Obviously any of this can change at any time but it is a good point of reference. It also showcases what cutting edge technologies each respective company is investing in which can help predict what their goals are moving forward.
1. Meh, no big deal. Lightroom has tethering built in and virtually any photographer who is going to be tethering is going to have LR 2. Tethering isn't really a complex thing. Most photographers don't need anything beyond the photo popping up on screen after they depress the shutter. Lightroom does this perfectly and it allows you to skip having to import images later too.
I will agree Nikon charging as much as they do for Camera Control Pro is a little ridiculous but in deciding what brand of camera to buy tethering doesn't even factor in for me personally. Even if LR couldn't tether SofortBild does a great job and has a big free price tag.
Did you try the d800E? Tethering was a pain. Even with capture one/nikon camera control pro. Stuff like shooting raw on cf and tether jpeg is standard on canon. Nikon seems to have forgotten that. btw lightroom did not have d800e tethering the last time I checked.(something to do with the nikon sdk)
Interesting, I've never heard of defocus control before. Not that it matters, I'm sold into the Canon system and just got a new body for it.
I would add that I think the biggest area where it's clearly Canon or GTFO is with the longer lenses and the sports photography. Nikon is still a very good choice in general, but you rarely, if ever, see sports photographers using Nikon gear.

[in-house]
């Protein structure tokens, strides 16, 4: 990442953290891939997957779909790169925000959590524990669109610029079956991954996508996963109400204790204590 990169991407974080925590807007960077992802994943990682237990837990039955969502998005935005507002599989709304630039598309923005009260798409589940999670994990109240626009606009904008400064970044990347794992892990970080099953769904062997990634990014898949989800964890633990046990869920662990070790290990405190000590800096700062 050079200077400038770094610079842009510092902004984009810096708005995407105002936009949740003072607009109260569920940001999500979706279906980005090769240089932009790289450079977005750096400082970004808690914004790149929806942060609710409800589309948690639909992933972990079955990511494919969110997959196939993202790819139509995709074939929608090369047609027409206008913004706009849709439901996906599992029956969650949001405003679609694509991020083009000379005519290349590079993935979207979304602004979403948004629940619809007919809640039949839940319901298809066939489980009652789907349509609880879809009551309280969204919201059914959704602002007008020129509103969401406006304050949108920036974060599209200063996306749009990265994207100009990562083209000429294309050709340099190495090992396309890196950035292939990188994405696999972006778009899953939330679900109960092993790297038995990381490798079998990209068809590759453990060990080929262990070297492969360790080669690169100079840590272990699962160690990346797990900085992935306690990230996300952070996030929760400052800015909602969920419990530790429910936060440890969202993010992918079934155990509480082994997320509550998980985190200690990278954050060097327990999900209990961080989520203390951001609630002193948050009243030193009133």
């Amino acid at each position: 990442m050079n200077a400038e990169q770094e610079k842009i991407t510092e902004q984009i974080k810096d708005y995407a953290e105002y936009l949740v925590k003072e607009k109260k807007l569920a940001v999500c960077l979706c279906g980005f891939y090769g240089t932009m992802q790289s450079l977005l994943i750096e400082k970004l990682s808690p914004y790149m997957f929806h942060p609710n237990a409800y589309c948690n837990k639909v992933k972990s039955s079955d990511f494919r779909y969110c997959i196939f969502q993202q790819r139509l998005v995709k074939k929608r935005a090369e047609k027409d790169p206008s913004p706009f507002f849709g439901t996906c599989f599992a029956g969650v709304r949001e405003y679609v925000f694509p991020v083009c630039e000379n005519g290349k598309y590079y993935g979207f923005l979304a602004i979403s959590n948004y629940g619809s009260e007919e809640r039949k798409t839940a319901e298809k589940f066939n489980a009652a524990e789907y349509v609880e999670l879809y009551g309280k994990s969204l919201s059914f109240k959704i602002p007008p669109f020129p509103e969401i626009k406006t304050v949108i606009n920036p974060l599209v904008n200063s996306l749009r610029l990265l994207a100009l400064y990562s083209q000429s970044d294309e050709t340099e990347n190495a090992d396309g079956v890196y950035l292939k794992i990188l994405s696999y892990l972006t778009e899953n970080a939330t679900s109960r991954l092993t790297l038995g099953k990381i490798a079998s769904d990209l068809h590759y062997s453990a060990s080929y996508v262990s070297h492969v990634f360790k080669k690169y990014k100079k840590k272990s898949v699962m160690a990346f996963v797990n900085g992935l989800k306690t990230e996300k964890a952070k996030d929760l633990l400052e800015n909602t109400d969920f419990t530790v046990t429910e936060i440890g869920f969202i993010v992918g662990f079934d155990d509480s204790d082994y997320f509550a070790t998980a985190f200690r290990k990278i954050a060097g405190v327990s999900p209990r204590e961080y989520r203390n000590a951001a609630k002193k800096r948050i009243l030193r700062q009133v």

I don't shoot Nikon gear, so I'm not really as up on their strengths as I could be. But, they are a photographer centered company whereas Canon is a bit more focused on the engineering and the science. They're both good approaches and they both yield excellent results, but the design focuses and priorities are a bit different.
Defocus Control is a special technology that Nikon put into the 100mm F2 and the 135mm F2. It is an additional ring that allows you to change the look of the Bokeh without changing the aperture.
I wouldn't say that. I think Canon dominates in this field simply because it used to dominate so everyone is invested in REALLY expensive sports gear. Nikon's super telephoto lenses are very good. Scott Kelby shoots sports with Nikon gear and does well.
I would say both are very focused on engineering and science related to the products they make but Canon simply has way more products. It is a much much bigger company. Ironically enough though it seems Nikon is just as invested, if not more, in new camera technology which is funny considering it has far fewer funds but it isn't Canon coming out with revolutionary new technology of late. Canon seems more focused on making what is already great even better rather than releasing products that redefine the scope of DSLR photography.
Of course they both focus on that, I probably misspoke, it's the approach that differs, Nikon tends to be more of a photographer company and Canon tends to be more of a camera company. And the layouts of the controls and the innovations they focus on tend to reflect this.
As far as revolutionary products, I'm not really sure what Canon needs that isn't an evolution over what they're doing. The Defocus technology sounds kind of cool, but I'm not really sure I'd pay extra for it. But, I need to do more research on that.
The main innovations I've seen lately are things which, quite frankly, I don't think need to be done at all. And some of them like in body IS is kind of a mixed bag. Sure it works with every lens you might want to hook up, but by the same token it doesn't help with composition at all as you're composing based upon a non-IS viewfinder.